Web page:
Laura, our daughter(-in-law), got tickets for a play at New Trier, location of my job for some thirty years. The play was ‘Shipwrecked,’ something that I don’t recall even hearing about.
I was surprised that the Playbill didn’t have any information, so I did some research today and came up with the fact that he was a real person, a Swiss. The play was really well done; I am guessing it was the Frosh-Soph play. I did some research for that and came up with nothing. That is neither here nor there. The play starts out with someone representing Louis de Rougemont, who starts to talk about his alleged adventures in going from London to ‘see the world’ at age sixteen and ending up being shipwrecked, supposedly in New Guinea.
The play has numerous people playing the role of the main character as he grows up from the age of sixteen to adulthood. It was a little disconcerting to me that they had females playing the role as well as males, but they did it so well, it didn’t really matter. It also reminded me of a combination of the stories of Candide and Don Quixote, or a least something of those two genres.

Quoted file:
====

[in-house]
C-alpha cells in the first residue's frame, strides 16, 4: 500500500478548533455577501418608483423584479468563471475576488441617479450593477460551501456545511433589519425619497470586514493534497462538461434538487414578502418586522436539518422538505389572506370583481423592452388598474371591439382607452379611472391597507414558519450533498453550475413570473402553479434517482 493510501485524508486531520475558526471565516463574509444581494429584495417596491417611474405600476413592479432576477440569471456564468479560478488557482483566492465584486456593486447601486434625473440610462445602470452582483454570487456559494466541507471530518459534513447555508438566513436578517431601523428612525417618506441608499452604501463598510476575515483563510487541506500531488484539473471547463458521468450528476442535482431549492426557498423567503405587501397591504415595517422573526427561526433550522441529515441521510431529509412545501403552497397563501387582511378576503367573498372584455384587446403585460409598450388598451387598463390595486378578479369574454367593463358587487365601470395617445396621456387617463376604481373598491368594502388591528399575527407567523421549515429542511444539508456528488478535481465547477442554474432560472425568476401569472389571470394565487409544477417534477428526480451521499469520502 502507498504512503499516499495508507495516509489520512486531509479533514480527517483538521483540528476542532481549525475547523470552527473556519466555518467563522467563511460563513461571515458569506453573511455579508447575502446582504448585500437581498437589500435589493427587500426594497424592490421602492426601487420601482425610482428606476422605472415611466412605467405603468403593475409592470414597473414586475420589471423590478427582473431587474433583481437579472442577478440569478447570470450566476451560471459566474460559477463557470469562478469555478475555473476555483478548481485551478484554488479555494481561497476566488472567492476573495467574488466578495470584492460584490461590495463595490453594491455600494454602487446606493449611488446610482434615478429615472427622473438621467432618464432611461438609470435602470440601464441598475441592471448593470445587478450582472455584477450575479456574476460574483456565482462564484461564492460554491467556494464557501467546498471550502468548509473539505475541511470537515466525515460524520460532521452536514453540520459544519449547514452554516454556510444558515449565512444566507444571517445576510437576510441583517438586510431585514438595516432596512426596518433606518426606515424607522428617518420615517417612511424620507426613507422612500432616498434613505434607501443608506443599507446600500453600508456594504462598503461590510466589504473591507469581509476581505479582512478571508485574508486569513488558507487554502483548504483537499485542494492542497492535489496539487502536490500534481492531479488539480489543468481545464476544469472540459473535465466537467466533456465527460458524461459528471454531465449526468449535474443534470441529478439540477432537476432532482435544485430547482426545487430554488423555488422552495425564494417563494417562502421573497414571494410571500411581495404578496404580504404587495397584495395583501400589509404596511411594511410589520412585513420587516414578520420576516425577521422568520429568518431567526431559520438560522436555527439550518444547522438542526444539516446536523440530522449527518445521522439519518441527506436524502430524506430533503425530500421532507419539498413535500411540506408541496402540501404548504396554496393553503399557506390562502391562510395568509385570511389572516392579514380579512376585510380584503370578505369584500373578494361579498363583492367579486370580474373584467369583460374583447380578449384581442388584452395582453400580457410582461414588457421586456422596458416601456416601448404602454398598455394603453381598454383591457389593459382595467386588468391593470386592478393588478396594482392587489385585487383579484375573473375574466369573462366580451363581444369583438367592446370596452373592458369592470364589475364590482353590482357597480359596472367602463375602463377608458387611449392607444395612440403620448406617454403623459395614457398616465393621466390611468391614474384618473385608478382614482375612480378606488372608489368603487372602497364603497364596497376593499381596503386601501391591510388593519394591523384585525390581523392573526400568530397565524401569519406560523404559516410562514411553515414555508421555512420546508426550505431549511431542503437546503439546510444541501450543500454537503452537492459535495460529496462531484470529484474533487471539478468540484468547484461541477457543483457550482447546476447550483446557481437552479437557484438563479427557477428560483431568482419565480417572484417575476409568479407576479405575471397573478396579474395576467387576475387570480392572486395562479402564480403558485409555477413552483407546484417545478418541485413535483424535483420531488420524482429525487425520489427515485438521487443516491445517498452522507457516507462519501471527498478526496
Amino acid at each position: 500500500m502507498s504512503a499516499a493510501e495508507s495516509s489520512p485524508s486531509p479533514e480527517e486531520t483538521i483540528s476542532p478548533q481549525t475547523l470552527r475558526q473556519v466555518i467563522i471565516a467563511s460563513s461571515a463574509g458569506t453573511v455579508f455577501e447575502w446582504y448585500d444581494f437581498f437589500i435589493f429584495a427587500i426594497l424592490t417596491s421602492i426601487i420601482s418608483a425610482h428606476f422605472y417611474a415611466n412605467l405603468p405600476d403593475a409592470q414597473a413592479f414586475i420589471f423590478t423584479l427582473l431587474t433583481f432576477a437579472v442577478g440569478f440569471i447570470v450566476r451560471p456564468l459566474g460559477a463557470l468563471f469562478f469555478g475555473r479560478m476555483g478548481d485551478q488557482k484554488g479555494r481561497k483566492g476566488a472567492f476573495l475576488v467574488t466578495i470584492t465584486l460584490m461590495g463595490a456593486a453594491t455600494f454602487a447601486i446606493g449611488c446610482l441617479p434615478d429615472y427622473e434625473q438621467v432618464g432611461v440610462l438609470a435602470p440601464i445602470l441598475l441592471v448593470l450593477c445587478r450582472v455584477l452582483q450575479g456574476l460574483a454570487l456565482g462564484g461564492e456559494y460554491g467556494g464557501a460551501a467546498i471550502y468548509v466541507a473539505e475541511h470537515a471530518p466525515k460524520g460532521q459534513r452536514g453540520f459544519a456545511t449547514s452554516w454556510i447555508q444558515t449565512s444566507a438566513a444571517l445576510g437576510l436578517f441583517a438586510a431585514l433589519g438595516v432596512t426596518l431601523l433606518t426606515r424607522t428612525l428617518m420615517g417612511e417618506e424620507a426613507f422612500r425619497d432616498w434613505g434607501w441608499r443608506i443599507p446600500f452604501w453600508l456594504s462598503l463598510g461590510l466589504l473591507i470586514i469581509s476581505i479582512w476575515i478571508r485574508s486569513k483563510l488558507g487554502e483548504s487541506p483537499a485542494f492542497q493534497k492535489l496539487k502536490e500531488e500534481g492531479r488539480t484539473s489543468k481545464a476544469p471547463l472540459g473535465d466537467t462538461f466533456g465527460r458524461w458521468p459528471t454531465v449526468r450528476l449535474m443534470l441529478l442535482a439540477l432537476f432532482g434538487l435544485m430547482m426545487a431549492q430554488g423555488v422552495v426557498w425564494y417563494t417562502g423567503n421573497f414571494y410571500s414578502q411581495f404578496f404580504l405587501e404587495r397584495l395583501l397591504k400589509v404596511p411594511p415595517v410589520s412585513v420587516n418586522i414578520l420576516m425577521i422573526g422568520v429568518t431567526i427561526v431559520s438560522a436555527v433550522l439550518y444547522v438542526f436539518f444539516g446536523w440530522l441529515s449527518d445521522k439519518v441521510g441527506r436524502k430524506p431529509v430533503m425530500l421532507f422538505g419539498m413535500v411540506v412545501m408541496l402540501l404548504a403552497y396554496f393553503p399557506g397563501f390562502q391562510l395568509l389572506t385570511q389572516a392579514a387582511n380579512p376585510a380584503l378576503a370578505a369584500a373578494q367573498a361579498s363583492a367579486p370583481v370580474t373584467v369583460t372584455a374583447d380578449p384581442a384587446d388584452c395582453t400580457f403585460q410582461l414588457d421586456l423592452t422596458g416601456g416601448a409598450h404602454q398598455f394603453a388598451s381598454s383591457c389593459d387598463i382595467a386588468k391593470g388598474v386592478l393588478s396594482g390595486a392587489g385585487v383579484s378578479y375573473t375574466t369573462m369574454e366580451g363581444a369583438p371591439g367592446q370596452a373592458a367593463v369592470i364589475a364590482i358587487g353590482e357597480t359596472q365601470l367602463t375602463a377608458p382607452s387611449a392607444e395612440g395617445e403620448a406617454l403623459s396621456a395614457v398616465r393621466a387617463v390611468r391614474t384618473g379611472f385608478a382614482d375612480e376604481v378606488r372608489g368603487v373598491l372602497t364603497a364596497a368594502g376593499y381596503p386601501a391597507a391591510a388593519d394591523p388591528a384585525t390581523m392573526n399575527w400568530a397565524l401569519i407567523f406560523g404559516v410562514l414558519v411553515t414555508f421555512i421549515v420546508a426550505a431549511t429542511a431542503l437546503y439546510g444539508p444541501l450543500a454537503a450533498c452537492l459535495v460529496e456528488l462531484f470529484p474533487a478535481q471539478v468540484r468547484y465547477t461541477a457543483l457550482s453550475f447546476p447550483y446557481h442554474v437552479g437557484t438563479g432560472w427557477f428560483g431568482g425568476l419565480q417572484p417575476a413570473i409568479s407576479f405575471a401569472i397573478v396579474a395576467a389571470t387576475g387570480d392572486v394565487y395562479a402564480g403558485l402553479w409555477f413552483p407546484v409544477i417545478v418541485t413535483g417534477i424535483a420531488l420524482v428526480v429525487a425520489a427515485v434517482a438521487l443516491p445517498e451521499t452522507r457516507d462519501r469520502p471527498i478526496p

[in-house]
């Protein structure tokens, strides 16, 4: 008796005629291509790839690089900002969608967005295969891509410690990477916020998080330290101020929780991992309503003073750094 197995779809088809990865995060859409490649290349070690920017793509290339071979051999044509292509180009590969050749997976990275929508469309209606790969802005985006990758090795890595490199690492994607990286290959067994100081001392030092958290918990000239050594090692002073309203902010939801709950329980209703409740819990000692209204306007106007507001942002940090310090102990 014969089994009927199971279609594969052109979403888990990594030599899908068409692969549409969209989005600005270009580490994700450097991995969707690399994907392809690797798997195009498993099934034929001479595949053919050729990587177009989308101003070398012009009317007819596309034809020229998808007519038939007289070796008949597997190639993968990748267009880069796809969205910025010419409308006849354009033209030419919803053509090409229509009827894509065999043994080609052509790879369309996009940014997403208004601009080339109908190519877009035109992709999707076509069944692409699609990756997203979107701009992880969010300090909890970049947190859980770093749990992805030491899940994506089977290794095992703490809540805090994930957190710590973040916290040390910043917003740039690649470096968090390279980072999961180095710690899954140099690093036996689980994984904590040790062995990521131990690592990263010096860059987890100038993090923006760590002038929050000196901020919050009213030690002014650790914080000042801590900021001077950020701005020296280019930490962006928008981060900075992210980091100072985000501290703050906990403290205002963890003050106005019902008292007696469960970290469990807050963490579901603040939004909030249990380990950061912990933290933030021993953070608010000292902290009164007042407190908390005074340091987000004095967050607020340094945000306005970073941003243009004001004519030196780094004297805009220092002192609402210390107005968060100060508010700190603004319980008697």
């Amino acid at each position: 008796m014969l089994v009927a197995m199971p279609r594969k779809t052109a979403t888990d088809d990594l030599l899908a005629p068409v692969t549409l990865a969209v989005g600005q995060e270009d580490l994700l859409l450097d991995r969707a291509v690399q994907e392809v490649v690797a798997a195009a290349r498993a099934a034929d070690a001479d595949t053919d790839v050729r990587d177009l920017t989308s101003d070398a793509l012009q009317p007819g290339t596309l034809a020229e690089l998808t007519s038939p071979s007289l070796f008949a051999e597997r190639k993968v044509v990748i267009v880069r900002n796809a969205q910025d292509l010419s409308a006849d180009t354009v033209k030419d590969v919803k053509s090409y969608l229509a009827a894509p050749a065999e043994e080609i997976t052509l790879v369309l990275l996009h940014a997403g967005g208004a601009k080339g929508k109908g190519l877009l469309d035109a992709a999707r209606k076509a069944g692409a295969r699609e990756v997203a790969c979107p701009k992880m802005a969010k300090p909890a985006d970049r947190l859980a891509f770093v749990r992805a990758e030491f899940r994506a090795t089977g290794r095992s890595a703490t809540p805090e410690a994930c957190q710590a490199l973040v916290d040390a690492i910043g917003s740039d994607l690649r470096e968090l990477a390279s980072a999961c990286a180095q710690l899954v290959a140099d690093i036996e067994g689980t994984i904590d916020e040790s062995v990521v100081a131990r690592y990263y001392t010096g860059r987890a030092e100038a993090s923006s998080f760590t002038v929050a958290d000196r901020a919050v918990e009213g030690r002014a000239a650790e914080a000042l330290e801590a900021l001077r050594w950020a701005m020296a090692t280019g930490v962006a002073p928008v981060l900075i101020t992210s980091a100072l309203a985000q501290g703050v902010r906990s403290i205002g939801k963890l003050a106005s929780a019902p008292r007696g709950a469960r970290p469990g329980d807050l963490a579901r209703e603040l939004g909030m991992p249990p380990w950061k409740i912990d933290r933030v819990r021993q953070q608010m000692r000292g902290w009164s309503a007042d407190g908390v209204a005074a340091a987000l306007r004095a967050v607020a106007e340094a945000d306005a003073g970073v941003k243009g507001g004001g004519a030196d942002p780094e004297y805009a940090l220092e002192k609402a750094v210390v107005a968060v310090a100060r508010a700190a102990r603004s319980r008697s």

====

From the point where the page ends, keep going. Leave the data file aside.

The play, overall, was wonderful and a great time for the four of us, that four including Samantha, our eight year old granddaughter.
Disconnected is how I felt as I visited the huge change to New Trier, the new part of the facility, one replacing the old Technology Building and Music Building that my early years of teaching saw as my hall duty. Disconnected because this pretired teacher has been retired for almost eleven years and it has probably been some nine years since I have been back. The McGee Theatre, where I once even stood at the podium to speak to the faculty, was a totally new rendition, featuring deep steps to get down to it from the main floor.
The huge new hall that abuts the Baumann Student Center was amazing and Samantha asked me to take her hand as we went down the steps. She was amazed to realize that I had taught there for so long and wanted to see where that was. We did not have the time to do so, unfortunately. I figured that I would probably not see anyone I know, and besides seeing from afar, Hilerre Kirsch, a Speech and Theatre teacher I remember, I saw no one that I knew. I really thought I might run into a former student who was at the play to see his/her son or daughter.
It felt weird.
It brought back many memories, just getting there was so easy as my car was on autopilot. It is hard to believe that one could spend so much time in a place and have it depart so easily from one’s routine and even psyche.